Alaska artist Marcus Gho’s work, which features otter pelt, is once again for sale online, but only after he satisfied Etsy he doesn’t use fur from a threatened species of otter. (Marcus Gho/Etsy.com)

The North’s way of life is no match for social media’s prudish algorithms

Northerners now find their cultures under a new kind of puritan scrutiny

Last week, Etsy.com, an e-commerce website that’s favoured by artists to sell their work, decreed that Marcus Gho’s otter-fur artwork was no longer allowed to be sold on its site.

Gho, an Inupiaq artist in Alaska, makes jewelry, clothing and baubles with fur from sea otters. He was, according to the Associated Press, one of several Alaskan artists affected by the blanket ban.

The reason behind Etsy’s decision was more or less sound: It wanted to clamp down on the sale of work made from species at risk, specifically elephant ivory and, in Gho’s case, what Etsy thought was fur from Alaskan northern sea otters, which are threatened.

But Gho, who lives in Juneau, uses fur from southeast Alaskan sea otters, which are not threatened. I couldn’t tell you the difference between northern and southeast otter fur at a glance, and, evidently, neither could Etsy. So perhaps the confusion is understandable.

All’s well that ends well, in a sense. Gho’s work is back up on his page after he satisfied Etsy that his materials are sustainable. He seems content with the outcome. “Thank you to Etsy for allowing me to relist my sea otter fur handicrafts,” he wrote on his page Feb. 10. “Each of my items now includes information in the listing that specifies the sub-population of sea otters I use, which sub-population are neither threatened or endangered.”

Still, the dispute was significant enough to draw the attention of U.S. Sen. Dan Sullivan, who wrote to Etsy urging the company to allow the sale of work made with sustainable ivory from walruses or petrified mammoth tusk.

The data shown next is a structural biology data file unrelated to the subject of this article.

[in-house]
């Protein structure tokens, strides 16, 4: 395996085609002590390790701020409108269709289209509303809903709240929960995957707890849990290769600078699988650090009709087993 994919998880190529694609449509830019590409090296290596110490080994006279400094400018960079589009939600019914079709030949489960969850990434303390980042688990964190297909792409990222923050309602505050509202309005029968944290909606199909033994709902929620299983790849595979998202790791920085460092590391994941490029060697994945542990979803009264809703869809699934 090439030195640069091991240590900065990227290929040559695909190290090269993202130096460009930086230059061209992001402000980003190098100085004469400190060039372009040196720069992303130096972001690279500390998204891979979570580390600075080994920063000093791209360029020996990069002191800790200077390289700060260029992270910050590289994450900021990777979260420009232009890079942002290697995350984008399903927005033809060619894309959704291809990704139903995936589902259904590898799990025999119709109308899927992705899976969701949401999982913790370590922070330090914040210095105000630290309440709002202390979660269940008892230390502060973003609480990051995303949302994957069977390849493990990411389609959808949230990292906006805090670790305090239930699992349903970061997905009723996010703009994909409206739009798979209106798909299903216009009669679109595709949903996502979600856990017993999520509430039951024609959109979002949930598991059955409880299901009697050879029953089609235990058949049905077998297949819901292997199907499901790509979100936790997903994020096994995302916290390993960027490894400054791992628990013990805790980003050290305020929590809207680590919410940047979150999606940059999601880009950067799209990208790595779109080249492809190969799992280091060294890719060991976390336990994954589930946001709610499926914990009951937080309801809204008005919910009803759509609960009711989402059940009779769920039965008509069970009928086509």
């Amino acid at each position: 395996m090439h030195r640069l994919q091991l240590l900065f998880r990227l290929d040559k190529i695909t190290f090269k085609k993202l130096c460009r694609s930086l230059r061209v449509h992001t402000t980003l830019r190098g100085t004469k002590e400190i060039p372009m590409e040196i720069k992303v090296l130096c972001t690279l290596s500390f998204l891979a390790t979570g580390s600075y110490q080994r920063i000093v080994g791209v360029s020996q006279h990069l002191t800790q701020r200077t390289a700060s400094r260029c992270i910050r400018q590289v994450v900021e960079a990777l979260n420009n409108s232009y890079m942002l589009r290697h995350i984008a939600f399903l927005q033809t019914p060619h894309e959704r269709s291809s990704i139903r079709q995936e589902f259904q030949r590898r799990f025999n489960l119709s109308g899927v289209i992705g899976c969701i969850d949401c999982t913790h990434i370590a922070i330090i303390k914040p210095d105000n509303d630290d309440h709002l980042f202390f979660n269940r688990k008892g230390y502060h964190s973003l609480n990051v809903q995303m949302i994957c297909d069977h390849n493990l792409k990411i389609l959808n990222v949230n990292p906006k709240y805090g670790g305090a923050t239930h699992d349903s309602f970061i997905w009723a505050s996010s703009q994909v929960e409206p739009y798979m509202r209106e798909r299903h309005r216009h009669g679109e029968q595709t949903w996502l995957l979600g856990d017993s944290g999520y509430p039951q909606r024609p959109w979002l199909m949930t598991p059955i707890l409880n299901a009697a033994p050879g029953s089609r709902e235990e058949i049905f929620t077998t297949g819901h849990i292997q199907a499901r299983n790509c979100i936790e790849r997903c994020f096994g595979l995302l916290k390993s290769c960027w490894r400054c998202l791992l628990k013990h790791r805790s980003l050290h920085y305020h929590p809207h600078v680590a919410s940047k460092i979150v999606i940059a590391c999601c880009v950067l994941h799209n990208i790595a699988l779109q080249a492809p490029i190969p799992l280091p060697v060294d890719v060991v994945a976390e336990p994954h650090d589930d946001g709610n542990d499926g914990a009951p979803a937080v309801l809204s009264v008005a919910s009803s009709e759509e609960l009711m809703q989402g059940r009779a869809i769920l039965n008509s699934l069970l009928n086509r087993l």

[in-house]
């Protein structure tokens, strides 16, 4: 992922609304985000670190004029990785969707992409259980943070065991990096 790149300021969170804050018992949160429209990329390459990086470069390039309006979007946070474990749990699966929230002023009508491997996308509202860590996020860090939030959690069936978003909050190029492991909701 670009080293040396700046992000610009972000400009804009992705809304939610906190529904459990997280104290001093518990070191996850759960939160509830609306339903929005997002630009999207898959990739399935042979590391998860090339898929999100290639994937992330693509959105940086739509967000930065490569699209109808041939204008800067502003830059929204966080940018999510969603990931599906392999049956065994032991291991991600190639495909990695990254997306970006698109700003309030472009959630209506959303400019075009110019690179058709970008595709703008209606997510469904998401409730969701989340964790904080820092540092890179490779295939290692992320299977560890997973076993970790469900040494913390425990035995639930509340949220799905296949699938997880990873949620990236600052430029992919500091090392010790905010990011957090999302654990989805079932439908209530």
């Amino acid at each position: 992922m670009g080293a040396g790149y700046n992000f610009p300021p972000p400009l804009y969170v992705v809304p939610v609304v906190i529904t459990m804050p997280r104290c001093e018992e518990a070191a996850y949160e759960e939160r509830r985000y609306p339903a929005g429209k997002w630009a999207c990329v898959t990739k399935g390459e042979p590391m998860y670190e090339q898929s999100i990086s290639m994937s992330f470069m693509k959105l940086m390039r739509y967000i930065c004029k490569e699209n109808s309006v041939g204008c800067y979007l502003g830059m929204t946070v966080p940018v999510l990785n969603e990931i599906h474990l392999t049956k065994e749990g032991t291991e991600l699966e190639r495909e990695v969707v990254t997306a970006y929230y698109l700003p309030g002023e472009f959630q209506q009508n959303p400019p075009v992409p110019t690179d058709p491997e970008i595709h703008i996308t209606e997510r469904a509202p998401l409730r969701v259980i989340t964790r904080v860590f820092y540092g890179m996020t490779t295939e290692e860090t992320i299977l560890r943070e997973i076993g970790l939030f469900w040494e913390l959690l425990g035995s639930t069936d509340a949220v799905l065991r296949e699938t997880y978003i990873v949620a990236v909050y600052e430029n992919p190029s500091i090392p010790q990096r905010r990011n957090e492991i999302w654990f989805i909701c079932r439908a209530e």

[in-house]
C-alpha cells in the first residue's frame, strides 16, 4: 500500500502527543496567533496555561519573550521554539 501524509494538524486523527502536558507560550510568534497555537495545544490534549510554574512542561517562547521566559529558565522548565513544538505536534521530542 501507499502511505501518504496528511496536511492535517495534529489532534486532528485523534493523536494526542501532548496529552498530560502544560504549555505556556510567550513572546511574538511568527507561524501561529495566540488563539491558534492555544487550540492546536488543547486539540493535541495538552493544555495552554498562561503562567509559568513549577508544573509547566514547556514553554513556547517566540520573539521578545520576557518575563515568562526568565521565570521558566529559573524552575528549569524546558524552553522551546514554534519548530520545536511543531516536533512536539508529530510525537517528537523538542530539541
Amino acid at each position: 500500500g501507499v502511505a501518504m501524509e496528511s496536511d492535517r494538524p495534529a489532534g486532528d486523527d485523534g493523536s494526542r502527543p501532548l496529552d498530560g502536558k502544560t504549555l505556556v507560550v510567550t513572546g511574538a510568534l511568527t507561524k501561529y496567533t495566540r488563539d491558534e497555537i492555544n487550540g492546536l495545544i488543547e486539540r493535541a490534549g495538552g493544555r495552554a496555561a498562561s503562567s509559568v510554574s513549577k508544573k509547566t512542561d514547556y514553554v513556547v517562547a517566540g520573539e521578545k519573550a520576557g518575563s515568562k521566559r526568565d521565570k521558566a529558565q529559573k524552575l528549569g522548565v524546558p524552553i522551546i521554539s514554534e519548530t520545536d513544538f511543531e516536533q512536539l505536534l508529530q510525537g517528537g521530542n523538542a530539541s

But in a letter to Sullivan quoted by AP, Etsy says it won’t budge on the ivory, even though walruses are plentiful and mammoth have been extinct for millennia. Etsy’s reason, AP reports, is that the company is moving away from national and local laws — trade in non-elephant ivory is legal in the U.S. — to international standards to “reflect the increasingly global nature of our business and community.”

This sort of thing is becoming increasingly common as the behemoth companies that run the world’s most popular social media networks sweep across regions once considered “remote.”

We also saw it last year when Facebook temporarily blocked the sale of products made with seal skin in Nunavut.

It’s difficult to overstate the importance of seals to Inuit culture and Facebook groups offering the sale of sealskin-based handicrafts do brisk business. In Canada’s poorest territory, such sales are of great economic importance and the craftsmanship helps preserve traditional knowledge.

To Facebook’s credit, it reversed the decision after CBC caught wind of the story. The company told CBC it would be interested in hearing from Nunavummiut to learn how the social network could “work better for this community.”

“We recognize the deep importance of seal and other animal products to Indigenous Canadians and want to clarify that products like the one the seller posted are allowed for sale on our platform,” Facebook said in a statement to CBC.

But Facebook, as the world’s dominant social network, keeps getting in trouble for this sort of thing. It banned the famous photo of Kim Phúc, the nine-year old Vietnamese girl fleeing a napalm attack, one of the most searing and iconic images of the Vietnam War. It banned a piece of 1920s Renaissance-style art for depicting a woman’s breast. Instagram, the Facebook-owned photo sharing app, has driven artists, including Canadian Ambera Wellman, nuts with its prudishness over nipples.